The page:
Highlands & Islands

Andrews and Sarafian on Disney-Pixar's Brave

Image caption The exploits of the film's lead character Merida surprised some audiences, producer Katherine Sarafian said

Ahead of the release of Disney-Pixar's Brave on DVD, the director and producer of the animated film set in ancient Scotland about Merida, a flame-haired princess, reflect on life since the movie hit cinemas this summer.

Director Mark Andrews admits to feeling a little frustrated since the release of Brave. His colleagues have stopped asking him questions about one of his favourite subjects: Scotland.

Andrews was Disney-Pixar's go-to man for all things Scottish, during the making of the film.

Of Brave's US team of writers and animators, he had the most knowledge of Scotland's landscape, history and legends.

His ancestors on his mother's side of the family came from Torridon, an area of towering mountains and dark sea lochs in Wester Ross. Since boyhood he's been interested in Scotland's long ago past, and in 1998 he and his wife spent their honeymoon in the Highlands.

The film-maker revelled in the research trips he and other members of Brave's creative team made to Scotland, and he would turn up for meetings in the US wearing a kilt.

Image caption Mark Andrews would turn up for creative team meetings in a kilt

Later, he helped to promote the film at events in Edinburgh and Inverness.

Andrews said: "I have learned all these new things about Scotland, but no-one is asking me questions any more.

"It's a bummer I can't share that knowledge."

Andrews talks fondly of the Five Sisters, a range of peaks in Kintail, the landscape of Highland Perthshire and also what he calls the "rainbow bridge", the arching road crossing to the Isle of Skye.

But his main fascination with Scotland lies in its misty past.

"I love the folklore and Celtic mythology of Scotland and also the time in history when the Romans were invading and building walls," he said.

"On our research trips to Scotland we took a ferry from Ullapool to the Western Isles and we could imagine how the landscape had changed little since the time of the Vikings."

Andrews will return to Scotland next spring when he will teach storytelling through animation at Glasgow School of Art for two weeks.

He said: "My wife and our kids had a blast when they came with me to Edinburgh. I am really looking forward to taking them to Loch Lomond and running around Stirling."

Spoiler alert

For producer Katherine Sarafian there have been feelings of great satisfaction, and also surprise, since the release of Brave.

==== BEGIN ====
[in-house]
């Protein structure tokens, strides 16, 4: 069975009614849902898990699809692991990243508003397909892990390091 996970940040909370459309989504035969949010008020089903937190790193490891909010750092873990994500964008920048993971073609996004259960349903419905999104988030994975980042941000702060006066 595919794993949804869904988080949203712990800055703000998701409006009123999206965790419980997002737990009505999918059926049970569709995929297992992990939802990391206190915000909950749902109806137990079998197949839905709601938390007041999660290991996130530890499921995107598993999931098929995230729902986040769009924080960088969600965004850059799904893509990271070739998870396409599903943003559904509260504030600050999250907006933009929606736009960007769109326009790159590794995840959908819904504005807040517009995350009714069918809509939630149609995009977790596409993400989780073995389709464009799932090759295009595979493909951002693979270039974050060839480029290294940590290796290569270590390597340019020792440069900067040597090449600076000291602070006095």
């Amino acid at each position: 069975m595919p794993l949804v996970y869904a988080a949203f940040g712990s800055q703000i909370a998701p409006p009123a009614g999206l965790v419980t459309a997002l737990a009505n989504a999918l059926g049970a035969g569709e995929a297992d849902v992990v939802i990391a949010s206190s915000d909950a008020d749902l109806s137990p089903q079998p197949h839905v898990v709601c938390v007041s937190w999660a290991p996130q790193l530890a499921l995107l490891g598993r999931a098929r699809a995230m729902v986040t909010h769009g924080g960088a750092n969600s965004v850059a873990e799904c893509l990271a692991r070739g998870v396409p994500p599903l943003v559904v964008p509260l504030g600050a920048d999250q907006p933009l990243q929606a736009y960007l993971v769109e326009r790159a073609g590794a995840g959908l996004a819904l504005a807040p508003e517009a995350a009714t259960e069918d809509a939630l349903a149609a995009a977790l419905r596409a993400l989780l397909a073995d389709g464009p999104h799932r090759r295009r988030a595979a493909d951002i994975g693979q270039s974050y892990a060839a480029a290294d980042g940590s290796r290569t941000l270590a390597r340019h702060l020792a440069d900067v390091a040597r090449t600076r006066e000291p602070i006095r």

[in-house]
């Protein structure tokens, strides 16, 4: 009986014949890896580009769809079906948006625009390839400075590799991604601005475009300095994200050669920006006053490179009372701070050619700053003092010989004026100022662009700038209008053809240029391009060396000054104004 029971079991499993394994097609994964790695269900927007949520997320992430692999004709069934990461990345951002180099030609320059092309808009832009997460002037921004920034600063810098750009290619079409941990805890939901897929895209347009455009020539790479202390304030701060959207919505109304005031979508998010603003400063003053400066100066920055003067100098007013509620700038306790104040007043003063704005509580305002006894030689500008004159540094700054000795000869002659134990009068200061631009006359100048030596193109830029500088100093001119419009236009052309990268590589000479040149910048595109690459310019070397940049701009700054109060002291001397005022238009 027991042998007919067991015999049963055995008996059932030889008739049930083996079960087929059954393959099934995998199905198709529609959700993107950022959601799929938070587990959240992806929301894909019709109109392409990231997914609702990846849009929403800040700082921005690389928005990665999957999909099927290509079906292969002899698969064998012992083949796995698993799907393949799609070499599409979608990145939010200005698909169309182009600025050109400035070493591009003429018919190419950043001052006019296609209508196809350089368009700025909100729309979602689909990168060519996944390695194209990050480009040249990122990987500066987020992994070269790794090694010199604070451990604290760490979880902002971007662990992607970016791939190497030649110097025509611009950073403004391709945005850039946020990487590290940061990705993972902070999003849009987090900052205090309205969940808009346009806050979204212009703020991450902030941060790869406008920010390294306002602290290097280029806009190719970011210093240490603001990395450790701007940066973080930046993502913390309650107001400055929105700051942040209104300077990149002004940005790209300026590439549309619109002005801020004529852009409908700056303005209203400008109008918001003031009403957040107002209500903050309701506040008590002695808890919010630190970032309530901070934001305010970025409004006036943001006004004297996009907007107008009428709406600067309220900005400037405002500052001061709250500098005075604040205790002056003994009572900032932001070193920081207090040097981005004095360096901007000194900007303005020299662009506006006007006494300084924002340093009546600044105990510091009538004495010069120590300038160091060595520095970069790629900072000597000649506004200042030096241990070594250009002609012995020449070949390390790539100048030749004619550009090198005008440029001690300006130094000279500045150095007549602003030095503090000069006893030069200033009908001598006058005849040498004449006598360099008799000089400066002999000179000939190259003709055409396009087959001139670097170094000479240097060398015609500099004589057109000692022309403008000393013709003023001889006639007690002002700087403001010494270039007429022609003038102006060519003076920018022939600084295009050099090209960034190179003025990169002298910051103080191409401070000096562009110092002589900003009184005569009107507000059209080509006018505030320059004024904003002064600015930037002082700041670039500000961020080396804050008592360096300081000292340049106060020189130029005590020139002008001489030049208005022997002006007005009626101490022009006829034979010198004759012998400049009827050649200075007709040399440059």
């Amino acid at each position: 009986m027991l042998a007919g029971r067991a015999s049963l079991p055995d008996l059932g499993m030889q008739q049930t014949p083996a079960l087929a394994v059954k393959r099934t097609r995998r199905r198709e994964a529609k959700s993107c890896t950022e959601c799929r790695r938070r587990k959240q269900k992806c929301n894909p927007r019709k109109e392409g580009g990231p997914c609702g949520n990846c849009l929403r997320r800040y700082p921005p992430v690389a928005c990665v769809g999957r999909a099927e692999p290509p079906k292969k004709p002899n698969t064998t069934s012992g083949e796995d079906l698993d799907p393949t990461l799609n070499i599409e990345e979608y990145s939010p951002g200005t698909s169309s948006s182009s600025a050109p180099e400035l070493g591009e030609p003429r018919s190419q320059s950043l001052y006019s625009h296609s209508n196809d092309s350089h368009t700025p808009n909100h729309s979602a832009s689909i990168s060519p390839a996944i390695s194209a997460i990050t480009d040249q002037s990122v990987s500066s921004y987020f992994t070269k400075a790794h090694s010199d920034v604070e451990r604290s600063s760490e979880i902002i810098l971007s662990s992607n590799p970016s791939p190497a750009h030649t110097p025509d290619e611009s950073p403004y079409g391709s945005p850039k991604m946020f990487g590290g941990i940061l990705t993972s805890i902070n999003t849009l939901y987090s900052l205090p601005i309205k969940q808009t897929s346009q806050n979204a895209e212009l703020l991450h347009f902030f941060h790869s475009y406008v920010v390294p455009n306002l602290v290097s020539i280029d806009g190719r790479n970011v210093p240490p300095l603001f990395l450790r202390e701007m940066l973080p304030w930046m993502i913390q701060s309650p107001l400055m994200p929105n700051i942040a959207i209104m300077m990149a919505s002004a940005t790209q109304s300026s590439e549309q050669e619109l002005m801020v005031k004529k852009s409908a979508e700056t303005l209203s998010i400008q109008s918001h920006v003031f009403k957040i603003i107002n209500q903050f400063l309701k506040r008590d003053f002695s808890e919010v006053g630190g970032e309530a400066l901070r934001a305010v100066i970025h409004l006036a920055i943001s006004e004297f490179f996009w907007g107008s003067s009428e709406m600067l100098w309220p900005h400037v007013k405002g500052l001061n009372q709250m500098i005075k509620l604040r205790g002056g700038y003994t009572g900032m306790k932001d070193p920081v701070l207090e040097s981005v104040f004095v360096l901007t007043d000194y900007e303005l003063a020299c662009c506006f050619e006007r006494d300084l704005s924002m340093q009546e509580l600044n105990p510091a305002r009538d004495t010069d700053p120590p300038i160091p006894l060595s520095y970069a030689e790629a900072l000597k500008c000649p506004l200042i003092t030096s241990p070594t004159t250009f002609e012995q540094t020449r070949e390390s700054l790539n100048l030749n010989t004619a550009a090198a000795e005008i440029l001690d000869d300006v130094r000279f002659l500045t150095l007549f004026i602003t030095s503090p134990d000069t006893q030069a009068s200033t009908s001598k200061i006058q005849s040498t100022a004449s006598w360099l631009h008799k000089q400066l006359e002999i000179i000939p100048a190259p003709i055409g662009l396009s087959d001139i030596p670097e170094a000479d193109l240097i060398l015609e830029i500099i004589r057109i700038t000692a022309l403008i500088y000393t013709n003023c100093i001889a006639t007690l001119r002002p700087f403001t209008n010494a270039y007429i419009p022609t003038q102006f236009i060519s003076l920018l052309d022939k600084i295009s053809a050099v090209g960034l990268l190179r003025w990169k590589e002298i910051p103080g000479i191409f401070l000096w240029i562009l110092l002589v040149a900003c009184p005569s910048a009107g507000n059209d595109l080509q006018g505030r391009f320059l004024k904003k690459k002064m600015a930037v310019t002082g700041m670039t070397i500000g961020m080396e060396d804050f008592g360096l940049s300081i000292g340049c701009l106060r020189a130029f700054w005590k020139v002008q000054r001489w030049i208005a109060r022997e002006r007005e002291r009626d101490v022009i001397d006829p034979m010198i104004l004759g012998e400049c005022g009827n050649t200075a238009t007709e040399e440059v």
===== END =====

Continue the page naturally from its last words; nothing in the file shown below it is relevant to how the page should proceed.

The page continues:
She said: "There have been wonderful responses to the film and I was very happy people embraced Merida."

Image caption Katherine Sarafian was producer on Dinsey-Pixar's Brave

But - spoiler alert - Sarafian was taken aback by other feedback to the movie's lead female character.

The producer said: "I was surprised by how many people asked why she didn't run off with her prince charming in the end.

"I suppose I shouldn't have been surprised as it has been the model we have been used for so long. There is nothing wrong with that and they are wonderful Disney films."

Other Disney stories of princesses had set up this expectation of Merida - Snow White is found by her Prince Charming, Aurora rescued by Prince Philip, Tiana falls for the frog Naveen and Rapunzel sacrifices her magical hair for Eugene.

Sarafian said: "That people were surprised Merida did not find her prince charming shows Pixar did its job shaking things up a bit and telling something new."

She added: "But Brave is still a love story. It's about a girl falling in love with her family, and it's about a mother-daughter relationship."

Image caption Andrews hopes Disney expanding George Lucas' Star Wars universe points a way ahead for his work in the future

When the dust settles on Brave, the thoughts and attention of Andrews and Sarafian will turn fully to new projects.

Sarafian said lessons learned from overcoming technological challenges in bringing Scotland to life in an animated film would help to guide the making of future Disney-Pixar features.

For Andrews, he hopes some of his future work might lie in a galaxy far, far away, following Disney's acquisition of George Lucas'.

A fan of the films since he was a boy, Andrews has written for the Star Wars: Clone Wars animated TV series, with one his stories helping its makers win an Emmy in 2004.

Andrews said: "George created this incredible universe and the way has been opened to continue telling Star Wars stories, and exploring some of the many other characters.

"Hopefully, I might be able to be part of that."

Brave will be released on DVD on 26 November.

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